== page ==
Bustletown is one busy place, even on a snowy day, in this oversized board book. Follow Lisa from home as she makes her way to the skating pond, finding a lost wallet and key on her way and returning them to Billy, who's on his way to jpg in the park. Anne is supposed to meet friends at a cafe, but overslept and must hurry, hurry through Bustletown. Oliver and his dad take the bus to the cultural center, then his dad heads to the store to buy a special present for Oliver. Bonnie the cat is tooling around town looking for some tasty tid-bits to eat. These are just some of the stories kids can follow. Each two page spread is filled to the brim with people, activity, cutaways of buildings to show what's happening inside. There's an apartment building, a train station, a department store, the cultural center, and of course, the very busy town square. And it's not just people who are pursuing their day, there are also some pretty busy dogs, cats, and birds. The pages are bright and colorful, the people distinct and easy to follow, and the pages are not so busy that young readers will feel overwhelmed. Mine had lots of fun talking about what everyone in Bustletown is doing, and comparing it to their similar experiences. This is a fun seek and find book that will keep kids as busy as the residents of Bustletown.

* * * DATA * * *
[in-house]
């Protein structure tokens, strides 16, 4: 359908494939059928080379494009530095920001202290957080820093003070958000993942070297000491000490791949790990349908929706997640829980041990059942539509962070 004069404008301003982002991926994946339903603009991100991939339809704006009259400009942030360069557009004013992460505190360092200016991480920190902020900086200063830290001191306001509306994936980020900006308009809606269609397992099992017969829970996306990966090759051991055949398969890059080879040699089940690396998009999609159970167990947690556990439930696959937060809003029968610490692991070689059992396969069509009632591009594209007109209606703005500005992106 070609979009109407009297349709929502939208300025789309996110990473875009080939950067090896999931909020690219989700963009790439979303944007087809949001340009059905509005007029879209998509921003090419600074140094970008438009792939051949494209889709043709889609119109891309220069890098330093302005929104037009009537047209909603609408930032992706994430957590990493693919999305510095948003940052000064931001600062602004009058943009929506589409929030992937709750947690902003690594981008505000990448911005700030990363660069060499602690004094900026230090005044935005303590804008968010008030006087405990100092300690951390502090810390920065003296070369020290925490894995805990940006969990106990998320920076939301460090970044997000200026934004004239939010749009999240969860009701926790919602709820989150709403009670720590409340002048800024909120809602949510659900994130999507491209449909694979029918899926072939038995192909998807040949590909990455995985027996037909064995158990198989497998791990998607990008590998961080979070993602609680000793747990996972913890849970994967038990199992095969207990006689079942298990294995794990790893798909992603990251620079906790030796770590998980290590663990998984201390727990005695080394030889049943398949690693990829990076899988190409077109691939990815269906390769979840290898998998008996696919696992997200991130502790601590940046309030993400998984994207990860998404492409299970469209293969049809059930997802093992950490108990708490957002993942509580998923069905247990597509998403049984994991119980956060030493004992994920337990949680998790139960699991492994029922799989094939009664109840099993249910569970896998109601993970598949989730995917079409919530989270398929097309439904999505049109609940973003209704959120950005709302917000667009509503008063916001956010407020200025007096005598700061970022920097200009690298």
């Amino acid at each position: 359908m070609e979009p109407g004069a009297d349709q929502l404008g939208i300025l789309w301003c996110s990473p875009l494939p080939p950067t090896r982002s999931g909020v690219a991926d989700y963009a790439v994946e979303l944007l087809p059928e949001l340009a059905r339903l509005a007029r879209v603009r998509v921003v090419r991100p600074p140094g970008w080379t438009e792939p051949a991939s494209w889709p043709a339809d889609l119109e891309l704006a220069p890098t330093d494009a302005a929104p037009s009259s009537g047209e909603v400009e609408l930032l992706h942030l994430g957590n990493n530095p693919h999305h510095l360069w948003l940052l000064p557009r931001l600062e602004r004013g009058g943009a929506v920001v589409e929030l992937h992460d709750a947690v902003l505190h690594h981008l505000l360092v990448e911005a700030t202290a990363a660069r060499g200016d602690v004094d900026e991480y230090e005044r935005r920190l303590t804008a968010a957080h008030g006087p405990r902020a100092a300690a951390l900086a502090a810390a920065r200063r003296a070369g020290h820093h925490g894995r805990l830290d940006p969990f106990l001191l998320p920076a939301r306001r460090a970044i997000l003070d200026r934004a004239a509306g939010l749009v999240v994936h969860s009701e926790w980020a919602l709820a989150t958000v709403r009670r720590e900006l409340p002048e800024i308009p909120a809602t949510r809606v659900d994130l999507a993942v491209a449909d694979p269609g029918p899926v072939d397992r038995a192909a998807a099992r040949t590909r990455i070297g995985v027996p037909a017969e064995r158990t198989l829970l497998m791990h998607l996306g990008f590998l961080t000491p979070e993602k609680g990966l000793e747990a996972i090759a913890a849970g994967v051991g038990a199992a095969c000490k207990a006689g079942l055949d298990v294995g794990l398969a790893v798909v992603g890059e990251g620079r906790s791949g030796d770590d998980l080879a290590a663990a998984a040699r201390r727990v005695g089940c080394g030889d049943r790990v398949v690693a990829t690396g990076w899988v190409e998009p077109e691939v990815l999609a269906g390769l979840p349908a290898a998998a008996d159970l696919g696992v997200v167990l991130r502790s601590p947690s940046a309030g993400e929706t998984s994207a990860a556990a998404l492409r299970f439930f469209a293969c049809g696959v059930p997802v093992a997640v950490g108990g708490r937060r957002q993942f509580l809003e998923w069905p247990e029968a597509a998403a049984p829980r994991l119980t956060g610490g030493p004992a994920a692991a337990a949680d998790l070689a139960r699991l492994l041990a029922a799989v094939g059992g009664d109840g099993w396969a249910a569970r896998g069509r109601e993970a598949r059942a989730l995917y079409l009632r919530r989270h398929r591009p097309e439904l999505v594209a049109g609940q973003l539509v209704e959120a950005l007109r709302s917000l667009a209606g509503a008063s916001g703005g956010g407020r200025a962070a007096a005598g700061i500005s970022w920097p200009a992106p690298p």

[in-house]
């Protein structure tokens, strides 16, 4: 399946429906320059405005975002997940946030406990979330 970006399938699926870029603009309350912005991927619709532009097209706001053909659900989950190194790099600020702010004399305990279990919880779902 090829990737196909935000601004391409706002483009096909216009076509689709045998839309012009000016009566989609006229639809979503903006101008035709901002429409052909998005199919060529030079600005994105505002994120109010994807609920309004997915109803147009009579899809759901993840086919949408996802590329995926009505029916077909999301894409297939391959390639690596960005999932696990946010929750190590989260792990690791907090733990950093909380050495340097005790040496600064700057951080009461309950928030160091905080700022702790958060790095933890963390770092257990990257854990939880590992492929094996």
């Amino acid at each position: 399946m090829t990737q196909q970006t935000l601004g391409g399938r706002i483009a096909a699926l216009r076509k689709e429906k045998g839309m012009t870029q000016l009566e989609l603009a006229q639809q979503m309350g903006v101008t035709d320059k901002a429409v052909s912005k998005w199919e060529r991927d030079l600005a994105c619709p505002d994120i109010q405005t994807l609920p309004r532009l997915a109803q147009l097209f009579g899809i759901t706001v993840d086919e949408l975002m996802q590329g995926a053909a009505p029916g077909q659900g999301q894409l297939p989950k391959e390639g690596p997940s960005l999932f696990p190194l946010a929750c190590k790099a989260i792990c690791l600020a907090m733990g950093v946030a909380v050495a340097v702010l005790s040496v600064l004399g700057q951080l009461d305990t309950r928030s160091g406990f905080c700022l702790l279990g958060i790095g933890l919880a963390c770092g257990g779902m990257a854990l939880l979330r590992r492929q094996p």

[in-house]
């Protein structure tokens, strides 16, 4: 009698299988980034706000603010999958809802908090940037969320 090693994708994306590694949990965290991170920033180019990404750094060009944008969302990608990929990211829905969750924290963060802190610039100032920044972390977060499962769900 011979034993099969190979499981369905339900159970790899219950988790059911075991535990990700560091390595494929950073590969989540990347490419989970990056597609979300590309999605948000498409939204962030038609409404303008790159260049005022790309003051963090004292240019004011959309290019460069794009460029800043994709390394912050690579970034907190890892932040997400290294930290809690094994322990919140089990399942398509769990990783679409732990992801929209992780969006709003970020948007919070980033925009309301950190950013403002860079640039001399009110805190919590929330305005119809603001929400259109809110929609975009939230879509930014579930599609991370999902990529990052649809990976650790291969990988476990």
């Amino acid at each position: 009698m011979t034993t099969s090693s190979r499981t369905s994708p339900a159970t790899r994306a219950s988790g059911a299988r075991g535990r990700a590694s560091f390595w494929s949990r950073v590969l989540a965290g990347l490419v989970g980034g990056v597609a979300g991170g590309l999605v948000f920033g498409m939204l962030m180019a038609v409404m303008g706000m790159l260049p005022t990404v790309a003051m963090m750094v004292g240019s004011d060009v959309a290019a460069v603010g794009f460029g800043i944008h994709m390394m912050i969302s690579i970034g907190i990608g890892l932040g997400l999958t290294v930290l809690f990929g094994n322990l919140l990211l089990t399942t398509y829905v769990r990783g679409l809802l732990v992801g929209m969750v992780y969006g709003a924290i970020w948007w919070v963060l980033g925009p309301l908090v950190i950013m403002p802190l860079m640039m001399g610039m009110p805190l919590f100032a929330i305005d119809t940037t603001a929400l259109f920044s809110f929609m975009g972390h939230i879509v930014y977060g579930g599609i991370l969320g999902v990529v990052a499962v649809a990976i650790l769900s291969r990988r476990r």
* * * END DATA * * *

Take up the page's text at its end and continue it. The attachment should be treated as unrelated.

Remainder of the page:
A Day for Skating by Sarah Sullivan,
illustrated by Madeline Valentine
Candlewick Press, 2019, 32 pages